4 answers

What distinguishes a family therapist from a psychologist?

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I am a senior in high school and I am considering majoring in psychology. I am unsure of what career I would like to do under this major. #psychology #psychologist #therapist

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4 answers

Michele’s Answer

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Hi, Shadae, One of these is a specialty within the mental health treatment world, while the other is a level of therapist. Let me explain:


A family therapist is a therapist who specializes in family treatment. This person must have at least a master's degree in social work, counseling, or clinical psychology and a license by the state to treat people and bill insurance for that treatment.


A psychologist is someone with a doctorate in some aspect of psychology, who may choose to use that to get a license and treat people as a therapist (including a family therapist), or they may use it as a college professor, a researcher, etc. People with their master's degrees are not "psychologists." They are called counselors, social workers, therapists, etc. Only if they go on to earn their doctorate in psychology do they then change to the term psychologist.


So a family therapist COULD also be a person with a doctorate in psychology, and would therefore be a psychologist, too.


Every state has unique therapist licensing processes which graduate schools in that state will prepare you for in terms of your coursework. If you go to grad school in one state and plan to practice in another, be sure to look up the other state's requirements so you get what you need to be qualified. Then some states have an initial license and a higher level license - the higher one you get after so many hours/years of documented experience, and that's typically the one that allows you to bill insurance as an individual practitioner (e.g. go into private practice).


Let me know if this helps clarify!

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Michele’s Answer

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I should add that with a bachelor's degree in psychology, you can work in mental health in some ways, but those roles can be limited, because the ones really doing treatment all have their master's degrees and licensure. So to get licensed and serve at an agency as a counselor/therapist/social worker or independently in private practice and get to higher pay, you need to plan on a bachelor's and a master's degree (about 6 years). What's cool is that people who go to grad school for counseling often have varied bachelor's degrees (because there are almost no programs with bachelor's degrees in counseling, so everyone comes from some other field). In social work and psych, however, people often have bachelor's in that field and then get their master's in it, too. If you want to work in the hospital setting, there is still a tradition of hiring social workers over counselors. What I suggest is that you look at graduate course listings in the three areas: clinical psych, social work, and counseling. Whichever courses most appeal to you will guide which undergrad degree you should choose. If you like graduate counseling best (like I did), you can go a number of different directions for your undergrad, which can add a lot of value to your professional profile as someone with diverse expertise (e.g. my bachelor's was in education). Going straight through in all the same major is more limiting for sure and gives you fewer options throughout your career.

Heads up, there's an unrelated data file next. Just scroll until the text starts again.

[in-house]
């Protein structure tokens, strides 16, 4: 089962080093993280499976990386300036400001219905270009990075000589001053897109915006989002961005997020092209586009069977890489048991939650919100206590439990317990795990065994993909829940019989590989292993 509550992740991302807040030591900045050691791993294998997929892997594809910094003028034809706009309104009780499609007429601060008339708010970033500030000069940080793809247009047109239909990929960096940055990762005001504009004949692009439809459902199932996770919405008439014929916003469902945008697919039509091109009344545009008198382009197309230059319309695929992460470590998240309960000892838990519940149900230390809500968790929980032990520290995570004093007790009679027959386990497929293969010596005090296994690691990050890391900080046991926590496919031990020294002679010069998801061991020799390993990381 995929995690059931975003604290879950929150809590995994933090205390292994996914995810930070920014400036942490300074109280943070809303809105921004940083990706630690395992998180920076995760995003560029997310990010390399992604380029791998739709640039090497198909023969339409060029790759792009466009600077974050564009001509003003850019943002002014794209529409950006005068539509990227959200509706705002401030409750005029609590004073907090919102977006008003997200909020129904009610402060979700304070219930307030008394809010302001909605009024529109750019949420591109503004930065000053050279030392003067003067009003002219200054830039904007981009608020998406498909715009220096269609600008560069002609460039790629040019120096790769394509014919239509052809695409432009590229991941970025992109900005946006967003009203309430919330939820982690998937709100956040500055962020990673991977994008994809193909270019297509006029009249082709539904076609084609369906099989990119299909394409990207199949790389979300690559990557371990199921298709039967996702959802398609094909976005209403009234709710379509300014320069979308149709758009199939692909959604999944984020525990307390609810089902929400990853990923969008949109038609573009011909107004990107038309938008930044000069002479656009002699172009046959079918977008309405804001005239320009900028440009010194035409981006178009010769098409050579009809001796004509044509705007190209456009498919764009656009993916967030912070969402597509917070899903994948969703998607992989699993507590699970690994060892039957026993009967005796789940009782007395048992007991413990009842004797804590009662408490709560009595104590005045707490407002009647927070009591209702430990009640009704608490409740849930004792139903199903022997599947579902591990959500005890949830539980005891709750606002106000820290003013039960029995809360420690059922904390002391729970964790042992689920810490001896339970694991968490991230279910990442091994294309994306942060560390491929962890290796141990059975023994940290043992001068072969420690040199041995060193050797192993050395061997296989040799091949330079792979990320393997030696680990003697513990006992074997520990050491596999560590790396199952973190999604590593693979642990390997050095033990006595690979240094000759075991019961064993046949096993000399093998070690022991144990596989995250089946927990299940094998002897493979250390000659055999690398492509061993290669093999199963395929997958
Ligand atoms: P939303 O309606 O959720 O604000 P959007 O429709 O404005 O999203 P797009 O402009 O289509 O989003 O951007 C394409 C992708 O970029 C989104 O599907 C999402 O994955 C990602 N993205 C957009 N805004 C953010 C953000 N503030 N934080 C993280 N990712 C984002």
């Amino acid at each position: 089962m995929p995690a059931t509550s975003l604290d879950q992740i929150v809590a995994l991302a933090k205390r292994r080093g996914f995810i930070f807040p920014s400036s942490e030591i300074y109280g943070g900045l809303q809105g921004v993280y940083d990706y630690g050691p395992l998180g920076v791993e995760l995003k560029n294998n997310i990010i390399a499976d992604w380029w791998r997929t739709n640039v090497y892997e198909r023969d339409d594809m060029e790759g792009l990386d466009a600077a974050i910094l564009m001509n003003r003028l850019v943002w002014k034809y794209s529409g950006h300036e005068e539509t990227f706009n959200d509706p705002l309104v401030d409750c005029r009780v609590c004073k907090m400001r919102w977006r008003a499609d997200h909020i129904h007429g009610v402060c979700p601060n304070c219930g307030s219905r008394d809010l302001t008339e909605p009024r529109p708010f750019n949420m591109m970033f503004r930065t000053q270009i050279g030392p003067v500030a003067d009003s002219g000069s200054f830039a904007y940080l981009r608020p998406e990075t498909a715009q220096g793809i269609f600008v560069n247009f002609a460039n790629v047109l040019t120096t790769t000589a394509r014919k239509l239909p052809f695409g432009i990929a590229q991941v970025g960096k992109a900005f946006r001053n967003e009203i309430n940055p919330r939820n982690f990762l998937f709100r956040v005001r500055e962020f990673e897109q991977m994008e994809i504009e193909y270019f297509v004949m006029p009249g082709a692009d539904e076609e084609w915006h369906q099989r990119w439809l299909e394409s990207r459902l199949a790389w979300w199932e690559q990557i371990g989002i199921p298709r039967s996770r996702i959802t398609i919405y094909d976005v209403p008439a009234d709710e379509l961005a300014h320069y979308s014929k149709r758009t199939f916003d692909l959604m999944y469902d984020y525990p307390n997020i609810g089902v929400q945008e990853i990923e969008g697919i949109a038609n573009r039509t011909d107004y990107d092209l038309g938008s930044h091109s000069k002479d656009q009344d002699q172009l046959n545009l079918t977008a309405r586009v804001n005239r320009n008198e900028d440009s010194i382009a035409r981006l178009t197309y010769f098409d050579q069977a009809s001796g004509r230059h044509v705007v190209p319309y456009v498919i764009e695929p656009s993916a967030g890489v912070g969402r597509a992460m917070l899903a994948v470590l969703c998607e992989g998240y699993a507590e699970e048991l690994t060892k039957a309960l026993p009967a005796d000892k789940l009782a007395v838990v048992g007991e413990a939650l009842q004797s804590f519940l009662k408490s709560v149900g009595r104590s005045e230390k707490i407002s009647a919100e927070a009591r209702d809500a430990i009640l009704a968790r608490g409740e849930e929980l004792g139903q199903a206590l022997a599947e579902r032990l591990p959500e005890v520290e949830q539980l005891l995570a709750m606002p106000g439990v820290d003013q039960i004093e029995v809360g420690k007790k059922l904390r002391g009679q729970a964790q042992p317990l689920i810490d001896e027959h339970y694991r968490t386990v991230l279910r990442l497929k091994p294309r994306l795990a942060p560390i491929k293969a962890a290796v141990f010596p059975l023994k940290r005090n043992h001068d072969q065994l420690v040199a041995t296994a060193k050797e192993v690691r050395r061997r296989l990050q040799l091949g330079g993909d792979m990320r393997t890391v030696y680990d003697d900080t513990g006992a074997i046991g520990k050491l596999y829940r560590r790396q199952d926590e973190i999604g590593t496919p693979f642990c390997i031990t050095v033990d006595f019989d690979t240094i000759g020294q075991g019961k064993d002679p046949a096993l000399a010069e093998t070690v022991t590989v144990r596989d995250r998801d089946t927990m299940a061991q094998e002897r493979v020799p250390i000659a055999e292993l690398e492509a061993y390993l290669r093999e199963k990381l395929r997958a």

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Shelly M.’s Answer

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Hi Shadae,


Michele already gave great advice, so I won't repeat what she's said.


As a Marriage and Family Therapist, I have a different view of how I approach therapy than many of my colleagues who are psychologists, social workers, or professional counselors. In our Masters' programs we learn extensively about systems and relationships, and this guides much of the work we do with clients, regardless of whether I'm seeing an individual, couple, or family. We train students to view the person in a broader, relational context, in addition to their individual issues, and to help clients in this way. MFT does have a different state license, based on different courses and training requirements, and they do have different graduate programs.


In taking Michele's advice for looking at programs in those three areas, I would also look for an MFT program to get a feel for the courses/programs. They are different than the other three. People do tend to gravitate toward one program over another, so you'll get an idea of where you'd be most interested. Best of luck!

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K. Michie Harriss’s Answer

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I agree with what Michelle said, but I think psychology and social work are the most flexible degrees for what you might want to do and give you broader opportunities. You will definitely need a masters degree or PhD or you will otherwise be limited to entry level positions with very few opportunities for advancement. Good luck!
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